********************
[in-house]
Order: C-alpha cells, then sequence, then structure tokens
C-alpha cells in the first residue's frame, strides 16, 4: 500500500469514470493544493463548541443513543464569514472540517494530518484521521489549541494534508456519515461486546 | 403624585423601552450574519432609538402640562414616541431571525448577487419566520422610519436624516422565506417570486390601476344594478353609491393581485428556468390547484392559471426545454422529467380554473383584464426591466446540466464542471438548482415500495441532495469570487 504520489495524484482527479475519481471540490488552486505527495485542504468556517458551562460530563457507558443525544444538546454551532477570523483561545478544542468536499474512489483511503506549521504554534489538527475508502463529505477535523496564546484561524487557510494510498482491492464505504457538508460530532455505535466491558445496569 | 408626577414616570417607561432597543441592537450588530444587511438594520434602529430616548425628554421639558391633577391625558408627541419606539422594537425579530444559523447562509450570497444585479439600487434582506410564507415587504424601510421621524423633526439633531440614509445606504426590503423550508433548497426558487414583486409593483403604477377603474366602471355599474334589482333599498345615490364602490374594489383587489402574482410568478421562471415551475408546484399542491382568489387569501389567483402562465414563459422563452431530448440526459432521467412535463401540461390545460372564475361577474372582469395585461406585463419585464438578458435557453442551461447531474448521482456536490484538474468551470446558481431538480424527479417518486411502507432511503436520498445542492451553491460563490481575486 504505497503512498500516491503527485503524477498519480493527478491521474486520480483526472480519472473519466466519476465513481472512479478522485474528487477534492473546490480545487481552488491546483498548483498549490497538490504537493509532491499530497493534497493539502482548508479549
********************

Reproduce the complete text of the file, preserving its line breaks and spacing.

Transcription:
[in-house]
Order: C-alpha cells, then sequence, then structure tokens
C-alpha cells in the first residue's frame, strides 16, 4: 500500500469514470493544493463548541443513543464569514472540517494530518484521521489549541494534508456519515461486546 | 403624585423601552450574519432609538402640562414616541431571525448577487419566520422610519436624516422565506417570486390601476344594478353609491393581485428556468390547484392559471426545454422529467380554473383584464426591466446540466464542471438548482415500495441532495469570487 504520489495524484482527479475519481471540490488552486505527495485542504468556517458551562460530563457507558443525544444538546454551532477570523483561545478544542468536499474512489483511503506549521504554534489538527475508502463529505477535523496564546484561524487557510494510498482491492464505504457538508460530532455505535466491558445496569 | 408626577414616570417607561432597543441592537450588530444587511438594520434602529430616548425628554421639558391633577391625558408627541419606539422594537425579530444559523447562509450570497444585479439600487434582506410564507415587504424601510421621524423633526439633531440614509445606504426590503423550508433548497426558487414583486409593483403604477377603474366602471355599474334589482333599498345615490364602490374594489383587489402574482410568478421562471415551475408546484399542491382568489387569501389567483402562465414563459422563452431530448440526459432521467412535463401540461390545460372564475361577474372582469395585461406585463419585464438578458435557453442551461447531474448521482456536490484538474468551470446558481431538480424527479417518486411502507432511503436520498445542492451553491460563490481575486 504505497503512498500516491503527485503524477498519480493527478491521474486520480483526472480519472473519466466519476465513481472512479478522485474528487477534492473546490480545487481552488491546483498548483498549490497538490504537493509532491499530497493534497493539502482548508479549